THE decision by the Federal Government to grant health insurance funds a hike of up to 9 per cent on their fees has no doubt left many Australians perplexed.
After being encouraged to join a health fund and rightly expecting that fees would be kept down because of the increase in the number of contributors, many low-income Australians now find that they will have to either reduce their cover or drop out of the insurance system.
The health business is admittedly an expensive one, but the latest increases will only assist to drive up fees further in the future as a smaller pool of people is adequately covered by health insurance.
The public health system needs a major injection of funds to ensure its survival.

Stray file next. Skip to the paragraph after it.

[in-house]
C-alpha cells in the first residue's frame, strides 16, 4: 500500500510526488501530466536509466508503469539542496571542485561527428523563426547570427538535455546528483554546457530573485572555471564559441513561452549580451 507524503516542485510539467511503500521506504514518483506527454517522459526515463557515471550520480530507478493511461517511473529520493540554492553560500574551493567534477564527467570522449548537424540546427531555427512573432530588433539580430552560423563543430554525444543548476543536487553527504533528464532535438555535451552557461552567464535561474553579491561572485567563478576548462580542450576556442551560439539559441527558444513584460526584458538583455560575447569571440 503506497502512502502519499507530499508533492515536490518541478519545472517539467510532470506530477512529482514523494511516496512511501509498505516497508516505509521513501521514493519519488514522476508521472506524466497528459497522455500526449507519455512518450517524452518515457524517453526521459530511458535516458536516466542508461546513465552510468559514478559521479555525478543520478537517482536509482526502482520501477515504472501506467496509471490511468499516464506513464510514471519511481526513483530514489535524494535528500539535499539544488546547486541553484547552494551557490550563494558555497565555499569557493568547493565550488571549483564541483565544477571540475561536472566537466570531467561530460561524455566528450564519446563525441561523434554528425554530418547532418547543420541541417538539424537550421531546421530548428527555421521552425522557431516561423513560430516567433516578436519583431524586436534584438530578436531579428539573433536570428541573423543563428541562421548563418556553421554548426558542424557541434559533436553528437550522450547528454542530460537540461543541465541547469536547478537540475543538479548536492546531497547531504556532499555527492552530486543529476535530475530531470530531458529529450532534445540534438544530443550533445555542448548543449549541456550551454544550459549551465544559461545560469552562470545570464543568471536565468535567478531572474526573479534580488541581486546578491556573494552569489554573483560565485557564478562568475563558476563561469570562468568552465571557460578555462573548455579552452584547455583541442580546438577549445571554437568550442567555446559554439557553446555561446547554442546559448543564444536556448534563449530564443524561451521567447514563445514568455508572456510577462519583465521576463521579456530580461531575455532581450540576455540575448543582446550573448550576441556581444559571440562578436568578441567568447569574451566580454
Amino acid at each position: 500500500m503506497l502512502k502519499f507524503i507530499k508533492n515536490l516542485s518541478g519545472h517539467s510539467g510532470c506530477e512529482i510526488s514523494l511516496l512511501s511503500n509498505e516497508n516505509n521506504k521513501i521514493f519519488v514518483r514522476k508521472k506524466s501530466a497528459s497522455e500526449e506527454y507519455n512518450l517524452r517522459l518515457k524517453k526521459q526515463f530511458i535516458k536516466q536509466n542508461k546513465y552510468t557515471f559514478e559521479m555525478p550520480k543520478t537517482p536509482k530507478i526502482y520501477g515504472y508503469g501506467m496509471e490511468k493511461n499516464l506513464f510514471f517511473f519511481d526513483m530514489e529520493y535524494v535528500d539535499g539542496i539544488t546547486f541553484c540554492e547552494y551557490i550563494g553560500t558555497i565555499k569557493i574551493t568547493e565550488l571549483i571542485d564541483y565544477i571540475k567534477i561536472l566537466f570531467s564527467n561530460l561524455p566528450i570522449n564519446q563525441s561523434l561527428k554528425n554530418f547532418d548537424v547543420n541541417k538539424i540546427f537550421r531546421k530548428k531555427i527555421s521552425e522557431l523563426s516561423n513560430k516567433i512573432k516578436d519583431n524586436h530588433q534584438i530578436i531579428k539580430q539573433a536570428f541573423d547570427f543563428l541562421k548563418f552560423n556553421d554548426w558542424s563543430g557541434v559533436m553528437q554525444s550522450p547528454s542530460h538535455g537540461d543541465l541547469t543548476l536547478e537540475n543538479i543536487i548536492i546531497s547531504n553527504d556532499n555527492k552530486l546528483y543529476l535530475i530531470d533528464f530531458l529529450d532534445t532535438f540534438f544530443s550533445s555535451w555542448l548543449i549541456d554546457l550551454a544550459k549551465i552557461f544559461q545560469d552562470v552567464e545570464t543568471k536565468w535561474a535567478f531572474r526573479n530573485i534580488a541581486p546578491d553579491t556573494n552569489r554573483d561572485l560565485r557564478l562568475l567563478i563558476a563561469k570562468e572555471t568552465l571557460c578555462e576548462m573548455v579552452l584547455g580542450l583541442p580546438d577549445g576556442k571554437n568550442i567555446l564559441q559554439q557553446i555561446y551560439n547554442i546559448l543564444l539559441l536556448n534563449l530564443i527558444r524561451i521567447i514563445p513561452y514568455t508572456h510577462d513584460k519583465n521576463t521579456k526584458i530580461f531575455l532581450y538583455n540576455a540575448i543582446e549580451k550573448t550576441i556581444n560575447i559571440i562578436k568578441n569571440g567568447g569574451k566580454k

Relying on private health funds to increasingly run our hospitals and health care will only take us further down the road of the American health model which is notorious for being driven by whether an injured patient can afford to be treated rather than treating them first and considering the questions of cost later.
Health care is becoming a business focused on profit-making rather than helping the sick.
The Federal Government should take another look at the impact of an increasingly privatised health industry and the difficulties this may cause in the future.
Nobody wants to end up on their death bed and find they cannot afford to be saved because of the cost of treatment.